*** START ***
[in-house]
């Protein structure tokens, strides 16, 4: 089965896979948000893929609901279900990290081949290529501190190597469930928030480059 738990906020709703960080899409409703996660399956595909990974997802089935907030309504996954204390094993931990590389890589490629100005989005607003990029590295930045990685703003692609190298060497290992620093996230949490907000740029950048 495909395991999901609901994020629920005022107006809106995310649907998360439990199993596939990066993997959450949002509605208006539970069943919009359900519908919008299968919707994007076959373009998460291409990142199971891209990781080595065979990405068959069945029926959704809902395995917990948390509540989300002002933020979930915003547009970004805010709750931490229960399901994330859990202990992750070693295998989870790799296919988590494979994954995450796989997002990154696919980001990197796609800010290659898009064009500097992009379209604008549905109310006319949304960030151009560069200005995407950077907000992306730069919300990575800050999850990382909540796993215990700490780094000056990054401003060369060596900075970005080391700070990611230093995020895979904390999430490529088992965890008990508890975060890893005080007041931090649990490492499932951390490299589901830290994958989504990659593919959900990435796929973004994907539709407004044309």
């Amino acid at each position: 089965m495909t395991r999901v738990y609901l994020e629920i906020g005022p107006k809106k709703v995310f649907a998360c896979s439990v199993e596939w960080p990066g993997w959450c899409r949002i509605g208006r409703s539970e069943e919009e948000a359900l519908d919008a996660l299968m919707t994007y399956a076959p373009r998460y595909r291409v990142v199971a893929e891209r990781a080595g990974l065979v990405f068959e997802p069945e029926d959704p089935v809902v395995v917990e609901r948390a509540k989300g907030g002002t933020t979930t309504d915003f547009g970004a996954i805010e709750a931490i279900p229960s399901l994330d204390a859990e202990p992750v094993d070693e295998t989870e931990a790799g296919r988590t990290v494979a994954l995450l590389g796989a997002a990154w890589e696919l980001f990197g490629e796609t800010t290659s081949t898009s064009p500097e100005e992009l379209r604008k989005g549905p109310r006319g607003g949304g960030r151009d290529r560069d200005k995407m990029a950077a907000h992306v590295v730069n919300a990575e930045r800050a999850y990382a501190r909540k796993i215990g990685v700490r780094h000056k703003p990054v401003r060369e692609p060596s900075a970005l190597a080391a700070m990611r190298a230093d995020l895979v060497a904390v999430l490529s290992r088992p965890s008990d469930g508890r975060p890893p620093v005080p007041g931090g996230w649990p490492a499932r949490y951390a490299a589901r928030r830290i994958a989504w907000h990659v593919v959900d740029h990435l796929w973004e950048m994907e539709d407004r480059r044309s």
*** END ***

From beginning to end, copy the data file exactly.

[in-house]
């Protein structure tokens, strides 16, 4: 089965896979948000893929609901279900990290081949290529501190190597469930928030480059 738990906020709703960080899409409703996660399956595909990974997802089935907030309504996954204390094993931990590389890589490629100005989005607003990029590295930045990685703003692609190298060497290992620093996230949490907000740029950048 495909395991999901609901994020629920005022107006809106995310649907998360439990199993596939990066993997959450949002509605208006539970069943919009359900519908919008299968919707994007076959373009998460291409990142199971891209990781080595065979990405068959069945029926959704809902395995917990948390509540989300002002933020979930915003547009970004805010709750931490229960399901994330859990202990992750070693295998989870790799296919988590494979994954995450796989997002990154696919980001990197796609800010290659898009064009500097992009379209604008549905109310006319949304960030151009560069200005995407950077907000992306730069919300990575800050999850990382909540796993215990700490780094000056990054401003060369060596900075970005080391700070990611230093995020895979904390999430490529088992965890008990508890975060890893005080007041931090649990490492499932951390490299589901830290994958989504990659593919959900990435796929973004994907539709407004044309």
């Amino acid at each position: 089965m495909t395991r999901v738990y609901l994020e629920i906020g005022p107006k809106k709703v995310f649907a998360c896979s439990v199993e596939w960080p990066g993997w959450c899409r949002i509605g208006r409703s539970e069943e919009e948000a359900l519908d919008a996660l299968m919707t994007y399956a076959p373009r998460y595909r291409v990142v199971a893929e891209r990781a080595g990974l065979v990405f068959e997802p069945e029926d959704p089935v809902v395995v917990e609901r948390a509540k989300g907030g002002t933020t979930t309504d915003f547009g970004a996954i805010e709750a931490i279900p229960s399901l994330d204390a859990e202990p992750v094993d070693e295998t989870e931990a790799g296919r988590t990290v494979a994954l995450l590389g796989a997002a990154w890589e696919l980001f990197g490629e796609t800010t290659s081949t898009s064009p500097e100005e992009l379209r604008k989005g549905p109310r006319g607003g949304g960030r151009d290529r560069d200005k995407m990029a950077a907000h992306v590295v730069n919300a990575e930045r800050a999850y990382a501190r909540k796993i215990g990685v700490r780094h000056k703003p990054v401003r060369e692609p060596s900075a970005l190597a080391a700070m990611r190298a230093d995020l895979v060497a904390v999430l490529s290992r088992p965890s008990d469930g508890r975060p890893p620093v005080p007041g931090g996230w649990p490492a499932r949490y951390a490299a589901r928030r830290i994958a989504w907000h990659v593919v959900d740029h990435l796929w973004e950048m994907e539709d407004r480059r044309s």